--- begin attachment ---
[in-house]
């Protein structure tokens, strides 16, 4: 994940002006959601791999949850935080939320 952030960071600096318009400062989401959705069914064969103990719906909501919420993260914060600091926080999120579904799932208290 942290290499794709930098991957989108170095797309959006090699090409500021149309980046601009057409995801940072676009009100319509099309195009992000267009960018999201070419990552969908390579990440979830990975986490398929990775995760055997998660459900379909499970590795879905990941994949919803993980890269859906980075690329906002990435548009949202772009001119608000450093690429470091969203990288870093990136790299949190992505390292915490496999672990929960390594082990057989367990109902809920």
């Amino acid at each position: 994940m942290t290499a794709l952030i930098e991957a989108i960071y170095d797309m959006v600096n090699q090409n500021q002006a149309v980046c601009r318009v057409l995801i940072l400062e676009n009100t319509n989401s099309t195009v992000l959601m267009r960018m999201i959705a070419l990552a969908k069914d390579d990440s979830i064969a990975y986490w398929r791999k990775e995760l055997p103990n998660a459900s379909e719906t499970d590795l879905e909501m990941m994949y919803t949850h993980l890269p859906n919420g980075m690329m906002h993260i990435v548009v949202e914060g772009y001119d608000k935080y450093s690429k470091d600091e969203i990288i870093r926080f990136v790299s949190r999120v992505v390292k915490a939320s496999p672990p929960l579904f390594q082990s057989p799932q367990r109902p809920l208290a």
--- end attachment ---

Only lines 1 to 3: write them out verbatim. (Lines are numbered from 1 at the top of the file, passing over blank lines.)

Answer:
[in-house]
């Protein structure tokens, strides 16, 4: 994940002006959601791999949850935080939320 952030960071600096318009400062989401959705069914064969103990719906909501919420993260914060600091926080999120579904799932208290 942290290499794709930098991957989108170095797309959006090699090409500021149309980046601009057409995801940072676009009100319509099309195009992000267009960018999201070419990552969908390579990440979830990975986490398929990775995760055997998660459900379909499970590795879905990941994949919803993980890269859906980075690329906002990435548009949202772009001119608000450093690429470091969203990288870093990136790299949190992505390292915490496999672990929960390594082990057989367990109902809920």
């Amino acid at each position: 994940m942290t290499a794709l952030i930098e991957a989108i960071y170095d797309m959006v600096n090699q090409n500021q002006a149309v980046c601009r318009v057409l995801i940072l400062e676009n009100t319509n989401s099309t195009v992000l959601m267009r960018m999201i959705a070419l990552a969908k069914d390579d990440s979830i064969a990975y986490w398929r791999k990775e995760l055997p103990n998660a459900s379909e719906t499970d590795l879905e909501m990941m994949y919803t949850h993980l890269p859906n919420g980075m690329m906002h993260i990435v548009v949202e914060g772009y001119d608000k935080y450093s690429k470091d600091e969203i990288i870093r926080f990136v790299s949190r999120v992505v390292k915490a939320s496999p672990p929960l579904f390594q082990s057989p799932q367990r109902p809920l208290a």